Episode 10: Welcome to the Dark Side

Does the cat come back the very next day?

Does the cat come back the very next day?

NHK‘s slice of lack of life approach makes it a little difficult to analyze. Not only does very little happen in each episode, but each small action is analyzed to death by the protagonist. Sato’s hikikimori disorder is, it seems, based on a fear of judgment from the outside world. His self-esteem is so damaged (and, perversely, his ego so large and fragile) that everything that happens around him is (he imagines) a reaction to him.

Which may be why this is the first episode where he seriously tries to figure out – what the heck was up with Misaki? Of course, some random pretty teenager would try and save him. Why wouldn’t she? Idly, he has wondered, but her motivations have never been the center of an episode’s story until “Welcome the Dark Side.”

Sato's fantasy wedding is creepy

Sato’s fantasy wedding is creepy.

The episode starts with the traditional Sato and Yamazaki working on their girl game scenes, where it becomes clear that Sato’s thoughts drift again and again back to Misaki. He’s writing her name into the script, instead of the character’s name, Rei. Is it love? It’s something, because Sato leaves early for the park.

Misaki’s already there, feeding a stray cat. The cat is an obvious metaphor for her intentions with the hikikimori. Feed it, and it might come back to you. And it’s also clear that Sato is, for a man defined by his self-inflicted misery, way too susceptible to other’s suggestions. Yamazaki is going out on a date, says that women are good, and Sato starts making lovey-dovey eyes at Misaki. When Yamazaki drunkenly gets back from the date, he curses all females for their duplicity. Then, of course, Sato has nightmares where he sees Misaki at the center of the conspiracy, an evil emasculating force who uses her sex appeal to break his heart.

Evil woman!

Evil woman!

What’s her real motivation? That’s what Sato can’t suss out, so he does the only thing he can think of: He dons his going-out-of-doors disguise (hat and glasses), gets Yamazaki to wingman for him, and stalks Misaki throughout her day.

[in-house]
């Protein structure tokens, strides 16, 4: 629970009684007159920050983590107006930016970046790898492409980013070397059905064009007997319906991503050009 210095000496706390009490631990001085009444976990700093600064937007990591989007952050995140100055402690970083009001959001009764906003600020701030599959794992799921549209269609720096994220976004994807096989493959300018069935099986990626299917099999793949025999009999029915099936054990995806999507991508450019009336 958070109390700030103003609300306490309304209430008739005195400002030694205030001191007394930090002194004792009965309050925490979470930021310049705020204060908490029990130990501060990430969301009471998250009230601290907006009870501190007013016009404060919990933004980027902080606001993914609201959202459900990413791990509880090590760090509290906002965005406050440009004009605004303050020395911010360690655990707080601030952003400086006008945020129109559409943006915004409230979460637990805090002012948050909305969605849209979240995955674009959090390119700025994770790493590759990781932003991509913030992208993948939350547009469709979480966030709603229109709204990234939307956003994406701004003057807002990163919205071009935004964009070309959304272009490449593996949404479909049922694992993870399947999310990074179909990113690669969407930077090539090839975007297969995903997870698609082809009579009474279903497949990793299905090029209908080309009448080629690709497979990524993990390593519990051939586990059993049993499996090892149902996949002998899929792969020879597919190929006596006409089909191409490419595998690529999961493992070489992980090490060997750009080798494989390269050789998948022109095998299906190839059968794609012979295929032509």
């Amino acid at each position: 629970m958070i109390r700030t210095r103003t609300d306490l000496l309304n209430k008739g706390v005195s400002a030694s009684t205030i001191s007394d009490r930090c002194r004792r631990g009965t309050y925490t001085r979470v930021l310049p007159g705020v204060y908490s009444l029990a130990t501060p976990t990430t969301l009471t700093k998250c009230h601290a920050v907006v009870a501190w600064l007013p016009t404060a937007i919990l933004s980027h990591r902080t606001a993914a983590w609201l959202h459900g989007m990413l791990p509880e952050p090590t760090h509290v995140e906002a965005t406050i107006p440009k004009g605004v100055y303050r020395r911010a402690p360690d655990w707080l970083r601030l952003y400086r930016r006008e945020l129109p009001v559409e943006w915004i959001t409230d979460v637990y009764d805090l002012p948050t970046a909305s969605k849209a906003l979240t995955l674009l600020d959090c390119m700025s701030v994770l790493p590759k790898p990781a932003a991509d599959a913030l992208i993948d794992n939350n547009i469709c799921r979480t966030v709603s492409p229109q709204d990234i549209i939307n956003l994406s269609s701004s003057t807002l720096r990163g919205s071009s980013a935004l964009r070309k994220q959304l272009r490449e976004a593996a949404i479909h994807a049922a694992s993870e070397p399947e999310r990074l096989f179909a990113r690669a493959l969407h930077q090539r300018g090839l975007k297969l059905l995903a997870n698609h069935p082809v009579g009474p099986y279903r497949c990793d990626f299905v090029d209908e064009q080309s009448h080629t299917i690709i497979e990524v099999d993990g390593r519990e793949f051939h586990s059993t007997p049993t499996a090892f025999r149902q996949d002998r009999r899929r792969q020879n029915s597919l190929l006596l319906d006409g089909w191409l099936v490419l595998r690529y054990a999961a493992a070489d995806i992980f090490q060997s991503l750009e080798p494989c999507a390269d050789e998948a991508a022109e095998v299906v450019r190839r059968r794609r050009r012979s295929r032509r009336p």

This leads to a set of revelations: She lives in an enormous house on top of a hill, and she can look right down on the park and into the windows of Sato and Yamazaki’s apartments. And, lastly, when she’s not working or counseling too-old-for-her social defectives, she spends time in her long blue dress, walking around with much older people (including her grandmother) for some religious function.

Sato could see her as someone just as lost as he is. He’s her stray cat, one that she thinks will come back to her if she just gives him some of what he needs.

Your refrigerator loves you.

Your refrigerator loves you.

But his belief in the rightness of his own dysfunction wins out. His appliances come to life and dance around him again, reassuring him that he is in the center of a conspiracy he could never hope to fight. He’s powerless, and if he lets her get more of her hooks into him, life will just get worse and worse.

When Sato finally breaks it off with Misaki, he runs from her like a little kid.

What is the “dark side” that he’s welcomed to in the title of this episode? If his dark fantasies all come directly from his brain, then the dark side may be his rejection of Misaki, rejection of the hope she brings – because that hope contains also the threat of failure.

It also comes with a pretty important question: Why the hell should anyone stay interested in Sato? He’s just a neat freak, who sabotages all of his chances to get better…but he’s not a real neat freak. There was a Japanese film about a hikikimori from 2008, “Ima boku wa…” – “Now, I…” That was a realistic portrait of a “neet.” He barely left his room, would only communicate with his mother in monosyllables, and occasionally had violent outbursts where he shoved her into walls. He was broken and apparently unfixable. Sullen, detestable. Sato has grossness, but he isn’t the blank wall that “Now, I…”‘s central character was. He is penetrable and articulate, even if he is articulating self-defeat and self-absorption. Necessarily, this makes him a less realistic character. That may be the only way to tell a story like this, though – to sand off some edges to give the audience any small thing to which it can cling.

About Kent Conrad

To contact Kent Conrad, email kentc@explodedgoat.com